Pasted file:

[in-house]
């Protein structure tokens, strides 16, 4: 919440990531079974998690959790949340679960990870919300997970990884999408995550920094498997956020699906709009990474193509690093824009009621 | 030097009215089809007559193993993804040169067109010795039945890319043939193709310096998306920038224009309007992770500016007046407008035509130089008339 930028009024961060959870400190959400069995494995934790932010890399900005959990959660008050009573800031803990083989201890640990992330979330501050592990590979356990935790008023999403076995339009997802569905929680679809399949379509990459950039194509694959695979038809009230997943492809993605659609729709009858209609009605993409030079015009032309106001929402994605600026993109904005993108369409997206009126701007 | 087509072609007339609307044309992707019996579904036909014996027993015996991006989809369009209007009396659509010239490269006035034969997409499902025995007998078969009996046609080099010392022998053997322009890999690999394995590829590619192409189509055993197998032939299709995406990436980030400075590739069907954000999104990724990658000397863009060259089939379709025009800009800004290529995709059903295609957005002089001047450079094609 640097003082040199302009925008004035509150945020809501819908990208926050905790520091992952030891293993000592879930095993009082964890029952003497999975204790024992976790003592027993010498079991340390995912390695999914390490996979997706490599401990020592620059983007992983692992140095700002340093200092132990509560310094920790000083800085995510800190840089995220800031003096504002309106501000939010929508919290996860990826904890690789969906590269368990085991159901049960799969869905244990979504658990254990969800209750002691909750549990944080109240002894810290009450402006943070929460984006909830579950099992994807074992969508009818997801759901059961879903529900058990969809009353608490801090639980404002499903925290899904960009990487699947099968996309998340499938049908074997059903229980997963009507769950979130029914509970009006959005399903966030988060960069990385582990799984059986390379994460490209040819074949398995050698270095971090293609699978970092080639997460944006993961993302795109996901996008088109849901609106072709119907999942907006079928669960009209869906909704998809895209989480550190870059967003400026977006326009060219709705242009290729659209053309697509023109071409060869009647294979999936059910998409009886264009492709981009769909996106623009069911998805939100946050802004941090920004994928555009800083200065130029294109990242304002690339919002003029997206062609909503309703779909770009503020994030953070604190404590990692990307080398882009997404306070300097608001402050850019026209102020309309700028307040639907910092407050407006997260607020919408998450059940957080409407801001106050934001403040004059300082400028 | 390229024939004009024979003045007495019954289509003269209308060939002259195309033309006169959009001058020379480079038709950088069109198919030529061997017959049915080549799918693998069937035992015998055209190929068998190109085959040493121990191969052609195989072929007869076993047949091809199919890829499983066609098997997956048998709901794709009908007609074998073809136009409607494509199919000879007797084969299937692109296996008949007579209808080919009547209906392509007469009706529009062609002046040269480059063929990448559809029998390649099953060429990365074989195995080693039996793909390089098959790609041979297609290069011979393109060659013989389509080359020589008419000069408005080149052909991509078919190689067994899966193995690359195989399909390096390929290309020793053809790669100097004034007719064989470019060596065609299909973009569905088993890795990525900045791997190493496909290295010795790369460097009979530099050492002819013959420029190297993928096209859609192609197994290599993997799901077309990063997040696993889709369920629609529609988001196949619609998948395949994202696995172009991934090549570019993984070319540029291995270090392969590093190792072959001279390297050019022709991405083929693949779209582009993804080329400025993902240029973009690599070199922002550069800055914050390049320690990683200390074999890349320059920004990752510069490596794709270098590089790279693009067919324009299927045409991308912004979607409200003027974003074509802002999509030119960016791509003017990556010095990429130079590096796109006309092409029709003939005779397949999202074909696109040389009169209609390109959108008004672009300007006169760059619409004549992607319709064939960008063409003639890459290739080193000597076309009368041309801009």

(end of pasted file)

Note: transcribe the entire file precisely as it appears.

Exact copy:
[in-house]
């Protein structure tokens, strides 16, 4: 919440990531079974998690959790949340679960990870919300997970990884999408995550920094498997956020699906709009990474193509690093824009009621 | 030097009215089809007559193993993804040169067109010795039945890319043939193709310096998306920038224009309007992770500016007046407008035509130089008339 930028009024961060959870400190959400069995494995934790932010890399900005959990959660008050009573800031803990083989201890640990992330979330501050592990590979356990935790008023999403076995339009997802569905929680679809399949379509990459950039194509694959695979038809009230997943492809993605659609729709009858209609009605993409030079015009032309106001929402994605600026993109904005993108369409997206009126701007 | 087509072609007339609307044309992707019996579904036909014996027993015996991006989809369009209007009396659509010239490269006035034969997409499902025995007998078969009996046609080099010392022998053997322009890999690999394995590829590619192409189509055993197998032939299709995406990436980030400075590739069907954000999104990724990658000397863009060259089939379709025009800009800004290529995709059903295609957005002089001047450079094609 640097003082040199302009925008004035509150945020809501819908990208926050905790520091992952030891293993000592879930095993009082964890029952003497999975204790024992976790003592027993010498079991340390995912390695999914390490996979997706490599401990020592620059983007992983692992140095700002340093200092132990509560310094920790000083800085995510800190840089995220800031003096504002309106501000939010929508919290996860990826904890690789969906590269368990085991159901049960799969869905244990979504658990254990969800209750002691909750549990944080109240002894810290009450402006943070929460984006909830579950099992994807074992969508009818997801759901059961879903529900058990969809009353608490801090639980404002499903925290899904960009990487699947099968996309998340499938049908074997059903229980997963009507769950979130029914509970009006959005399903966030988060960069990385582990799984059986390379994460490209040819074949398995050698270095971090293609699978970092080639997460944006993961993302795109996901996008088109849901609106072709119907999942907006079928669960009209869906909704998809895209989480550190870059967003400026977006326009060219709705242009290729659209053309697509023109071409060869009647294979999936059910998409009886264009492709981009769909996106623009069911998805939100946050802004941090920004994928555009800083200065130029294109990242304002690339919002003029997206062609909503309703779909770009503020994030953070604190404590990692990307080398882009997404306070300097608001402050850019026209102020309309700028307040639907910092407050407006997260607020919408998450059940957080409407801001106050934001403040004059300082400028 | 390229024939004009024979003045007495019954289509003269209308060939002259195309033309006169959009001058020379480079038709950088069109198919030529061997017959049915080549799918693998069937035992015998055209190929068998190109085959040493121990191969052609195989072929007869076993047949091809199919890829499983066609098997997956048998709901794709009908007609074998073809136009409607494509199919000879007797084969299937692109296996008949007579209808080919009547209906392509007469009706529009062609002046040269480059063929990448559809029998390649099953060429990365074989195995080693039996793909390089098959790609041979297609290069011979393109060659013989389509080359020589008419000069408005080149052909991509078919190689067994899966193995690359195989399909390096390929290309020793053809790669100097004034007719064989470019060596065609299909973009569905088993890795990525900045791997190493496909290295010795790369460097009979530099050492002819013959420029190297993928096209859609192609197994290599993997799901077309990063997040696993889709369920629609529609988001196949619609998948395949994202696995172009991934090549570019993984070319540029291995270090392969590093190792072959001279390297050019022709991405083929693949779209582009993804080329400025993902240029973009690599070199922002550069800055914050390049320690990683200390074999890349320059920004990752510069490596794709270098590089790279693009067919324009299927045409991308912004979607409200003027974003074509802002999509030119960016791509003017990556010095990429130079590096796109006309092409029709003939005779397949999202074909696109040389009169209609390109959108008004672009300007006169760059619409004549992607319709064939960008063409003639890459290739080193000597076309009368041309801009």